Up until Judge’s last setback, I still had the Yankees winning the division. At this point, however, they’ve cut into their depth so significantly, that I’m not sure they can overcome any more injuries; they can’t rely of unknown contributors having unsustainably terrific seasons again. They have the game’s best starting pitchers, plenty of high-end relievers, and multiple All-Stars in the lineup, but unless Judge is back sooner than expected, I now see the Rays as the front-runner to win the AL East.
3rd Place: Boston Red Sox
Projected Record: 82-80
Overall Rank: 17th
Lineup Rank: 11th
Rotation Rank: 20th
Bullpen Rank: 8th
Lineup Depth: 7th
Pitching Depth: 25th
Andrew Benintendi LF
Rafael Devers 3B
Xander Bogaerts SS
JD Martinez DH
Mitch Moreland 1B* (Jose Peraza)
Michael Chavis 2B* (1B)
Jackie Bradley Jr. CF
Christian Vazquez C
Kevin Pillar RF
With Mookie Betts leading off and playing right field, the Red Sox would not only possess a top-five lineup, but possibly could’ve made the playoffs this season. Now, however, that’s not likely to happen, though this is still a talented lineup. Xander Bogaerts and Rafael Devers figure to man the left side of the infield for years to come, as both are 5+ WAR players capable of winning AL MVP in any given year. Meanwhile, although I’m worried about his potential declined, JD Martinez remains an elite hitter at the moment, while Christian Vazquez is a fringe top-ten catcher. Since new acquisition Alex Verdugo won’t be ready for opening day due to a stress fracture in his back, the outfield doesn’t look great, but it’s far better than the right side of the infield- the combination of Michael Chavis and Jose Peraza versus lefties is far from ideal, to say the least.
Not only was Chris Sale already a step behind as he recovered from pneumonia, but he’s now been completely shut down due to an elbow injury, and it’s hard to count on him for this season. Therefore, the Red Sox rotation may be a major weakness this season. Eduardo Rodriguez proven himself as a reliable middle-of-the-rotation starter, but he’ll be relied on far too heavily, and although Nathan Eovaldi and Martin Perez have a lot of upside, they’re definitely not locks to live up to that potential this season. After that, it’ll be some combination of Matt Hall, Collin McHugh, Ryan Weber, Brian Johnson, and openers, and unless McHugh holds up as a starter, having those pitchers make up the back-end of their rotation doesn’t figure to end well.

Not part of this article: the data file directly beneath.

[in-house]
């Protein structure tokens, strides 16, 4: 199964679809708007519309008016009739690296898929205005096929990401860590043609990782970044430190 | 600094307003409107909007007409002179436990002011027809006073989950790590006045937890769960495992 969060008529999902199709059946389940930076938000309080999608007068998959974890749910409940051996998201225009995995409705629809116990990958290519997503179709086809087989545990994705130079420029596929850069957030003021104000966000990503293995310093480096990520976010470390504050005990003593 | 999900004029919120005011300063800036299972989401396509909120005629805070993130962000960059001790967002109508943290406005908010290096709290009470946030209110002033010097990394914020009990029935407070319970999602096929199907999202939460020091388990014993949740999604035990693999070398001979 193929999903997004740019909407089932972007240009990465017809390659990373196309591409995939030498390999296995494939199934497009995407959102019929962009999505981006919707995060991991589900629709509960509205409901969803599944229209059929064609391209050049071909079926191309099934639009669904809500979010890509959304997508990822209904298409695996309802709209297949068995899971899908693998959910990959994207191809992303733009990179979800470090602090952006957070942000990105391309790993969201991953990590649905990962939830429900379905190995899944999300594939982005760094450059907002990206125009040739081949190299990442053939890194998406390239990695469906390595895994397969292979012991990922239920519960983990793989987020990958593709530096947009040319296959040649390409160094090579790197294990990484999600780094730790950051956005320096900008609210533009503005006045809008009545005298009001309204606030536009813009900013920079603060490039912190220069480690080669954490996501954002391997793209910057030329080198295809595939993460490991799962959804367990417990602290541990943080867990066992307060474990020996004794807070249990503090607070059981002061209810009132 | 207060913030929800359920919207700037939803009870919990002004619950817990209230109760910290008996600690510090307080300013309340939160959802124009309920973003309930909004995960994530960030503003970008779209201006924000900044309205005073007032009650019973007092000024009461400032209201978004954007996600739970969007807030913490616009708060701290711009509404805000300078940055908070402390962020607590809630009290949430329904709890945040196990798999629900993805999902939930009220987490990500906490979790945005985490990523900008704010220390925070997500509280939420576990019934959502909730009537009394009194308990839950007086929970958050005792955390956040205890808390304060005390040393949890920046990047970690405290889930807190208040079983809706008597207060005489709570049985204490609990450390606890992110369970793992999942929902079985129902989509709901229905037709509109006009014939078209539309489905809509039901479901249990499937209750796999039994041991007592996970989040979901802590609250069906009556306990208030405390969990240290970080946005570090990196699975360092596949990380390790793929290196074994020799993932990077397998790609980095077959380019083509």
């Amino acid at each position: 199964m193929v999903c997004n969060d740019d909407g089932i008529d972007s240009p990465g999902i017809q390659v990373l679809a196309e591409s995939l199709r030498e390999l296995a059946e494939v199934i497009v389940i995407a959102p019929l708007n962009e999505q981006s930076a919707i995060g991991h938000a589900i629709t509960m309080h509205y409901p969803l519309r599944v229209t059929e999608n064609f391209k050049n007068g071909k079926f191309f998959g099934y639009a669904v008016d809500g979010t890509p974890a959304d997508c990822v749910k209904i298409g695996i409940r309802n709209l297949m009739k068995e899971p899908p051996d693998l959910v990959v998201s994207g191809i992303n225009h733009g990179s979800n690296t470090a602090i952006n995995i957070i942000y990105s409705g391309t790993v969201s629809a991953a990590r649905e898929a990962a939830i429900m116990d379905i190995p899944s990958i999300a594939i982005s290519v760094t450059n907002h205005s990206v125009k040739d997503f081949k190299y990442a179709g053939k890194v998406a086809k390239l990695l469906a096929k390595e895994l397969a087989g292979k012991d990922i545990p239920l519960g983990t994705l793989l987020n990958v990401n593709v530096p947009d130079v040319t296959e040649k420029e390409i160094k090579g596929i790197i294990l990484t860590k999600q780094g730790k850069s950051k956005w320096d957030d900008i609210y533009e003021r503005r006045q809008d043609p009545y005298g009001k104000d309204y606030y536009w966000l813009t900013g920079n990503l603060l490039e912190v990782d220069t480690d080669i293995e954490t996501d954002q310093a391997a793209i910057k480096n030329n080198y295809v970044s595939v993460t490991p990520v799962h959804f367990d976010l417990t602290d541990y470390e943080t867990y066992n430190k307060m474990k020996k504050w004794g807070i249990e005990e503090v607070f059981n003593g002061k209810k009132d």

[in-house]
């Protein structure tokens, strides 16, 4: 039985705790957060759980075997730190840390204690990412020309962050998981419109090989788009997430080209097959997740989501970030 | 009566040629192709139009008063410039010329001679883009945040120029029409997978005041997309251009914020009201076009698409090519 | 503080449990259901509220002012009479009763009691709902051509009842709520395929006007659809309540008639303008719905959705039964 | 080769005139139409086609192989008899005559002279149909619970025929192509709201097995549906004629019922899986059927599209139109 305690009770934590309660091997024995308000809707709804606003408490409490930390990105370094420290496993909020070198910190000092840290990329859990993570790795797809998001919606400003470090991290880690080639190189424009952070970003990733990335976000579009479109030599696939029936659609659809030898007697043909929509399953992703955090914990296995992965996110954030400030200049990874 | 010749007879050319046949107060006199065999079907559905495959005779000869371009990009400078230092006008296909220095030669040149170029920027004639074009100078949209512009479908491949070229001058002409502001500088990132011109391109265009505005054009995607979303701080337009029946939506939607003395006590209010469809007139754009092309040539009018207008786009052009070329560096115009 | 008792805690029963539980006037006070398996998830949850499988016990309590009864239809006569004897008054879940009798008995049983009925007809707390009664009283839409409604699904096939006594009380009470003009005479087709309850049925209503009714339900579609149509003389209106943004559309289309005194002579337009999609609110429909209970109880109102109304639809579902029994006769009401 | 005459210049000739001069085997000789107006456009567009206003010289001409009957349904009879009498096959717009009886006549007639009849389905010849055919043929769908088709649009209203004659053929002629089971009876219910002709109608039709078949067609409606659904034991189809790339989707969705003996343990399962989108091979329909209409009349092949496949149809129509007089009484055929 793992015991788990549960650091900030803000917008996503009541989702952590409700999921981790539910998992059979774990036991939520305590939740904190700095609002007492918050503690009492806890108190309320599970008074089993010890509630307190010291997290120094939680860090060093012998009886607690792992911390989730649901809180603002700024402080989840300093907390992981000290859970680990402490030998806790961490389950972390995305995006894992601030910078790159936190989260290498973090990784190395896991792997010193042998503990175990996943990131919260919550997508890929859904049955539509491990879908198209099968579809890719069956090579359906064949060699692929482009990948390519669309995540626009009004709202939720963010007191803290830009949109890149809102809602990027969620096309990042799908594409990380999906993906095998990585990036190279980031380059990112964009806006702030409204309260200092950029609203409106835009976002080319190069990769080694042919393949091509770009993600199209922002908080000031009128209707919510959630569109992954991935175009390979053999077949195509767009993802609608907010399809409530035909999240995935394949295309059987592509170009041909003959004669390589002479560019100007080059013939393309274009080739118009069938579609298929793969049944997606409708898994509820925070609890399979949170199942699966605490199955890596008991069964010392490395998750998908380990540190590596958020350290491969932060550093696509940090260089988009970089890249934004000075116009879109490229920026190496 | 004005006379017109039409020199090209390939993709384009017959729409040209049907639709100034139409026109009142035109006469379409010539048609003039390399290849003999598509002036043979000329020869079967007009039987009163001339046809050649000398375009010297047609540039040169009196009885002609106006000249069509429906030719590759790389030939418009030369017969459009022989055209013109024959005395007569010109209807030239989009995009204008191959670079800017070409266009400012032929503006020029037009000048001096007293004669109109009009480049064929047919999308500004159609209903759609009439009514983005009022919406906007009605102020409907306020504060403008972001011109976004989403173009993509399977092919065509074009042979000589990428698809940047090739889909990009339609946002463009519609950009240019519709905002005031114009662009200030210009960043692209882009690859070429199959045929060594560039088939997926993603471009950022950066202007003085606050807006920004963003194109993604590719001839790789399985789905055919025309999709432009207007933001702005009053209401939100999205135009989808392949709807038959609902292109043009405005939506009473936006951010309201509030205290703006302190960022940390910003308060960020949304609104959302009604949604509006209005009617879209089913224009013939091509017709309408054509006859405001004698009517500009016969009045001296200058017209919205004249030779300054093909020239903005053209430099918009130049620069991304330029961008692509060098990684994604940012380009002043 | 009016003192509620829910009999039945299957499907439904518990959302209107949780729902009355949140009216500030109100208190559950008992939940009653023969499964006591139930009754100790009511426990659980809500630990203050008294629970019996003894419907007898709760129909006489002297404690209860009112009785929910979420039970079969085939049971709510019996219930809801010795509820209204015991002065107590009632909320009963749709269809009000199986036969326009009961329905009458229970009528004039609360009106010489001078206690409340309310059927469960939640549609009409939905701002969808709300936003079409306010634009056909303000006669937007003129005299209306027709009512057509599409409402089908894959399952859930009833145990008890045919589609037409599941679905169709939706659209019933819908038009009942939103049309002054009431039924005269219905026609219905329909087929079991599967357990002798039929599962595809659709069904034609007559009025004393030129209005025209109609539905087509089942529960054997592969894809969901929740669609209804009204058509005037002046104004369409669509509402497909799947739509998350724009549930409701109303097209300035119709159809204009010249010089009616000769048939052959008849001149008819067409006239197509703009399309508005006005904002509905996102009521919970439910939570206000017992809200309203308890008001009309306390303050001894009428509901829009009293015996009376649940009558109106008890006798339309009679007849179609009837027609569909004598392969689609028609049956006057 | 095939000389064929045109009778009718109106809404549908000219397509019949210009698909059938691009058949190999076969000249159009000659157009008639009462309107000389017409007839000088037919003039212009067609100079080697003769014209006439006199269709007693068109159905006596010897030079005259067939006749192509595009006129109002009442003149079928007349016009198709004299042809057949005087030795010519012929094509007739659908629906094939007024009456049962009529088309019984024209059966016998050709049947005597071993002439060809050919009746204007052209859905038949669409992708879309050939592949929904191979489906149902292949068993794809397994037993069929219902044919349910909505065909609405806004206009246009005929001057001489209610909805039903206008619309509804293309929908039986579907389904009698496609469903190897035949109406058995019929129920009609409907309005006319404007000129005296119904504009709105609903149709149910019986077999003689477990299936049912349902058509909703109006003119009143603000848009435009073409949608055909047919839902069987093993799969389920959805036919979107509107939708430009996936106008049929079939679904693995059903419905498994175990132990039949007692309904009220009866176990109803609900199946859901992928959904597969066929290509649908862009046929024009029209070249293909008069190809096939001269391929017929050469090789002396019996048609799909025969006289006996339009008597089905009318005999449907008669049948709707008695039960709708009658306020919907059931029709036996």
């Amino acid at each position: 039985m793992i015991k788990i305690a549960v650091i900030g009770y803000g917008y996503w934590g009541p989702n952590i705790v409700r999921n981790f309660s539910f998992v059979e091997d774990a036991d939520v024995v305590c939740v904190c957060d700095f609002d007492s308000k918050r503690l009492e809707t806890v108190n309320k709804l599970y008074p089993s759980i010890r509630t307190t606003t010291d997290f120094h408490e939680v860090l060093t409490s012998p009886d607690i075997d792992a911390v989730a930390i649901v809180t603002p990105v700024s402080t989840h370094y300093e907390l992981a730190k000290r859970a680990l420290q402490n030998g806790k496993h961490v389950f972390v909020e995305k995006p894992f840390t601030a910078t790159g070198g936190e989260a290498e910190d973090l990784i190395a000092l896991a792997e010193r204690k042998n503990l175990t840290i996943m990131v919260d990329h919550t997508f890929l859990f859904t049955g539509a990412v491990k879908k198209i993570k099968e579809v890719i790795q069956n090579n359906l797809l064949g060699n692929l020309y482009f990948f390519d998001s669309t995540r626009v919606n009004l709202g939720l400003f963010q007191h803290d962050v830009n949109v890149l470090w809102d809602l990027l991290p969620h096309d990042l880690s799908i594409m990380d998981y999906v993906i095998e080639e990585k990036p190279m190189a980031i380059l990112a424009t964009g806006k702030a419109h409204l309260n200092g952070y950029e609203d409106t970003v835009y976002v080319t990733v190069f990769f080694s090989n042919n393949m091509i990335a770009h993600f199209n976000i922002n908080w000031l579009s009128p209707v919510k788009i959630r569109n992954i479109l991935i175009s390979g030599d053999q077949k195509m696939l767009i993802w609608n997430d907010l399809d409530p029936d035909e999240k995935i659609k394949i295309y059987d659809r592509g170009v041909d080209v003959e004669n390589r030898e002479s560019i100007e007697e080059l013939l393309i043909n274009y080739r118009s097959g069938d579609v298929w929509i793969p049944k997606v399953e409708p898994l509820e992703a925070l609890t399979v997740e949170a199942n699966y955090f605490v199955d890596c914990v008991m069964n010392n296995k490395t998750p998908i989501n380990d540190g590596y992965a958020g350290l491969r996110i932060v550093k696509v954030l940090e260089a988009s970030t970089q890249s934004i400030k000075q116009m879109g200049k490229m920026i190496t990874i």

Red Sox fans may not believe this to be the case, but honestly, the bullpen may be the strength of their time. Brandon Workman, Matt Barnes, and Josh Taylor are all elite strikeout inducers that’ll be reliable at the back-end of games, and in my opinion, the duo of Darwinzon Hernandez and Colton Brewer provide plenty of intrigue in the middle innings; both dealt with poor luck last season, and Hernandez is a multi-inning lefty weapon who can even be the “bulk” pitcher after an opener. From there, although Marcus Walden has received favorable projections, the bullpen depth definitely thins out. Yet, it’s not inconceivable that this bullpen could be similar to the Yankees, as it has a lot of upside based on their five top relievers, which is always what you want in a relief corps.
A major reason the Red Sox were forced to hit the reset button by trading Mookie Betts and David Price was their lack of depth, which wouldn’t mesh well with a poor farm system and financial constraints. Chief Baseball Officer Chaim Bloom has made it a priority to fill out the margins of the roster, bringing in players such as Kevin Pillar and Collin McHugh on one-year deals. However, considering that they can barely fill out a five-man rotation, it’s safe to say the team has very little pitching depth, though Pillar, Cesar Puello, Kevin Plawecki and third-base prospect Bobby Dalbec give them enough firepower to deal with some position player injuries or struggles.
BREAKOUT PICK: Martin Perez
Bloom clearly sees something in Perez after signing him to a one-year, $6 million contract, despite coming off of four straight seasons with an xFIP of 4.60 or higher. However, he threw a cutter (30.8%) for the first time in his career last season, and thus, was able to limit his fastball usage (67.3% to 42.3%) significantly. He fell apart towards the end of the season, but he did limit hard contact (96th percentile 29.7% hard-hit rate allowed), and based on the major gap between his weighted on-base average (wOBA, .334) and xwOBA (.304), it’s safe to say he was much better than he got credit for. Now, he still needs to work on striking out (7.35 K/9) more batters this season, but his revamped pitch usage did allow him to get more swings and misses (9.2%); as he continues to work on maximizing his pitch arsenal, perhaps this will be the year he puts it all together.